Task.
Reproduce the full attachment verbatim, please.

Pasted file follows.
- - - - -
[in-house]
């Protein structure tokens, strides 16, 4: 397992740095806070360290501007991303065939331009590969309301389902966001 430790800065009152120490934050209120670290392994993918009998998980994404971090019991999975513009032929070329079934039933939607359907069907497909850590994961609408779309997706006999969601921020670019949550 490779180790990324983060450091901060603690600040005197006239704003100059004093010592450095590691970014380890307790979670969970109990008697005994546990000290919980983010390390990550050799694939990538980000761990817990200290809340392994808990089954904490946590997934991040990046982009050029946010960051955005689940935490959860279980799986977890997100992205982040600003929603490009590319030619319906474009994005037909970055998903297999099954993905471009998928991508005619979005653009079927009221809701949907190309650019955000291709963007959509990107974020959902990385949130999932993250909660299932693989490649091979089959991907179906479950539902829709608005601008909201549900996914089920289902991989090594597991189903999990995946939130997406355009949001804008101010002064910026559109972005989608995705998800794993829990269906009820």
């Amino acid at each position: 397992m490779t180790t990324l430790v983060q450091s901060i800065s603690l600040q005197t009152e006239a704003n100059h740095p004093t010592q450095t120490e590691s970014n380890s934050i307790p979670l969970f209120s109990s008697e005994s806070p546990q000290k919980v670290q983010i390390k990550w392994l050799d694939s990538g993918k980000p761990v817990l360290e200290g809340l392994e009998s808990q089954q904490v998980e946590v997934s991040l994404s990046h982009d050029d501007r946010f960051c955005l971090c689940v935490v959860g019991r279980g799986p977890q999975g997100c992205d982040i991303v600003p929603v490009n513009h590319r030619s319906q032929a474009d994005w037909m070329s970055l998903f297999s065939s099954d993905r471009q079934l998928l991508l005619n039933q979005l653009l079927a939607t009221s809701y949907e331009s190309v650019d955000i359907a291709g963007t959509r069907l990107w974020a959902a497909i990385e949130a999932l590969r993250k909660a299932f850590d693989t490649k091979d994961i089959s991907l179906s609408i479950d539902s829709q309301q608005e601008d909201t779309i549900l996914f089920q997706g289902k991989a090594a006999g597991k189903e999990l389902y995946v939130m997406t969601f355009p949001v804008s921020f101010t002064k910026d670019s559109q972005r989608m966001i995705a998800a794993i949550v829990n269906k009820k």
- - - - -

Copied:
[in-house]
């Protein structure tokens, strides 16, 4: 397992740095806070360290501007991303065939331009590969309301389902966001 430790800065009152120490934050209120670290392994993918009998998980994404971090019991999975513009032929070329079934039933939607359907069907497909850590994961609408779309997706006999969601921020670019949550 490779180790990324983060450091901060603690600040005197006239704003100059004093010592450095590691970014380890307790979670969970109990008697005994546990000290919980983010390390990550050799694939990538980000761990817990200290809340392994808990089954904490946590997934991040990046982009050029946010960051955005689940935490959860279980799986977890997100992205982040600003929603490009590319030619319906474009994005037909970055998903297999099954993905471009998928991508005619979005653009079927009221809701949907190309650019955000291709963007959509990107974020959902990385949130999932993250909660299932693989490649091979089959991907179906479950539902829709608005601008909201549900996914089920289902991989090594597991189903999990995946939130997406355009949001804008101010002064910026559109972005989608995705998800794993829990269906009820």
């Amino acid at each position: 397992m490779t180790t990324l430790v983060q450091s901060i800065s603690l600040q005197t009152e006239a704003n100059h740095p004093t010592q450095t120490e590691s970014n380890s934050i307790p979670l969970f209120s109990s008697e005994s806070p546990q000290k919980v670290q983010i390390k990550w392994l050799d694939s990538g993918k980000p761990v817990l360290e200290g809340l392994e009998s808990q089954q904490v998980e946590v997934s991040l994404s990046h982009d050029d501007r946010f960051c955005l971090c689940v935490v959860g019991r279980g799986p977890q999975g997100c992205d982040i991303v600003p929603v490009n513009h590319r030619s319906q032929a474009d994005w037909m070329s970055l998903f297999s065939s099954d993905r471009q079934l998928l991508l005619n039933q979005l653009l079927a939607t009221s809701y949907e331009s190309v650019d955000i359907a291709g963007t959509r069907l990107w974020a959902a497909i990385e949130a999932l590969r993250k909660a299932f850590d693989t490649k091979d994961i089959s991907l179906s609408i479950d539902s829709q309301q608005e601008d909201t779309i549900l996914f089920q997706g289902k991989a090594a006999g597991k189903e999990l389902y995946v939130m997406t969601f355009p949001v804008s921020f101010t002064k910026d670019s559109q972005r989608m966001i995705a998800a794993i949550v829990n269906k009820k």